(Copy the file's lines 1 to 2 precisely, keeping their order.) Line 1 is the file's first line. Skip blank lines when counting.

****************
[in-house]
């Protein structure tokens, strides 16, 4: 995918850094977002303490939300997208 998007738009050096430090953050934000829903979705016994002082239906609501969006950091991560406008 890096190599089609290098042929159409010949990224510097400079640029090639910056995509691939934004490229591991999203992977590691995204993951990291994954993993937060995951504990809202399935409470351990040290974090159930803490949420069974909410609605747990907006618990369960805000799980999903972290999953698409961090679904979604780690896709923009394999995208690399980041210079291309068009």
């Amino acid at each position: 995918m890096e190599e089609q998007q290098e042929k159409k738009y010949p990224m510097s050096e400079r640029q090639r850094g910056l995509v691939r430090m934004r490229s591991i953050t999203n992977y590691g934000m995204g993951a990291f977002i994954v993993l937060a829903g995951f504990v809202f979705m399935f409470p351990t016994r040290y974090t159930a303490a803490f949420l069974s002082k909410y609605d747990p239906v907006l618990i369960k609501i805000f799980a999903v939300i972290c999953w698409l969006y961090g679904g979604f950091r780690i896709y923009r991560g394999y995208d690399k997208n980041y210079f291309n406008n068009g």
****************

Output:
[in-house]
């Protein structure tokens, strides 16, 4: 995918850094977002303490939300997208 998007738009050096430090953050934000829903979705016994002082239906609501969006950091991560406008 890096190599089609290098042929159409010949990224510097400079640029090639910056995509691939934004490229591991999203992977590691995204993951990291994954993993937060995951504990809202399935409470351990040290974090159930803490949420069974909410609605747990907006618990369960805000799980999903972290999953698409961090679904979604780690896709923009394999995208690399980041210079291309068009």